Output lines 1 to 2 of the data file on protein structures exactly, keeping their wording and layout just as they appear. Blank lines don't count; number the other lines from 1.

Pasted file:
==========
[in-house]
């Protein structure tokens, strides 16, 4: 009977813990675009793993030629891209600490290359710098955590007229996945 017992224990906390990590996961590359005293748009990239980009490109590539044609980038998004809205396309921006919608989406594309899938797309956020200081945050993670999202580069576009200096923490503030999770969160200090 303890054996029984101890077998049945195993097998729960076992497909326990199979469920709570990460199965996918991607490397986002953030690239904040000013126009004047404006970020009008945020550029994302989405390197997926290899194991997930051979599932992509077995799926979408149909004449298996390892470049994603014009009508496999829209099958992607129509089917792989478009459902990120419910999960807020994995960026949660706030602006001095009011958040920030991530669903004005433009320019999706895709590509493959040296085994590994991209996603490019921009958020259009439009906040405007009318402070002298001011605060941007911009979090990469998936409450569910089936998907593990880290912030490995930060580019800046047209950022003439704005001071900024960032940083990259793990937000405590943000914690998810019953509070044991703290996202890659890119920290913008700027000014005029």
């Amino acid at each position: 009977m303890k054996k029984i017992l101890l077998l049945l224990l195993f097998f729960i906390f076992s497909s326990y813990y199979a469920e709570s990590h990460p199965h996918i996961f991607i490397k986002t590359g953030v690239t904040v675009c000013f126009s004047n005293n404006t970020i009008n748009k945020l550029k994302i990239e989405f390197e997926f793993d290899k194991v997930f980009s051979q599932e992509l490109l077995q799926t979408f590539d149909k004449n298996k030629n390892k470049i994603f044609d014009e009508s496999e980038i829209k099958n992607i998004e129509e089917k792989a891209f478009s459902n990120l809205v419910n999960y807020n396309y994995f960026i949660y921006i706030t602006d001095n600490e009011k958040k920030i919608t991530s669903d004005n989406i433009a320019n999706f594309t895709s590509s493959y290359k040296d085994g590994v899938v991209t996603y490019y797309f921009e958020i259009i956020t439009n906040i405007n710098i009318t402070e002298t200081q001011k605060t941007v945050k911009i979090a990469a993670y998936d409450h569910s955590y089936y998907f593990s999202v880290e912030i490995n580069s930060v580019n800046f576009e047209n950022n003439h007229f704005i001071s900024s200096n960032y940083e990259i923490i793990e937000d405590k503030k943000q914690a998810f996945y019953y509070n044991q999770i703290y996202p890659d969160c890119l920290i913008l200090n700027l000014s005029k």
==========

[in-house]
């Protein structure tokens, strides 16, 4: 009977813990675009793993030629891209600490290359710098955590007229996945 017992224990906390990590996961590359005293748009990239980009490109590539044609980038998004809205396309921006919608989406594309899938797309956020200081945050993670999202580069576009200096923490503030999770969160200090 303890054996029984101890077998049945195993097998729960076992497909326990199979469920709570990460199965996918991607490397986002953030690239904040000013126009004047404006970020009008945020550029994302989405390197997926290899194991997930051979599932992509077995799926979408149909004449298996390892470049994603014009009508496999829209099958992607129509089917792989478009459902990120419910999960807020994995960026949660706030602006001095009011958040920030991530669903004005433009320019999706895709590509493959040296085994590994991209996603490019921009958020259009439009906040405007009318402070002298001011605060941007911009979090990469998936409450569910089936998907593990880290912030490995930060580019800046047209950022003439704005001071900024960032940083990259793990937000405590943000914690998810019953509070044991703290996202890659890119920290913008700027000014005029």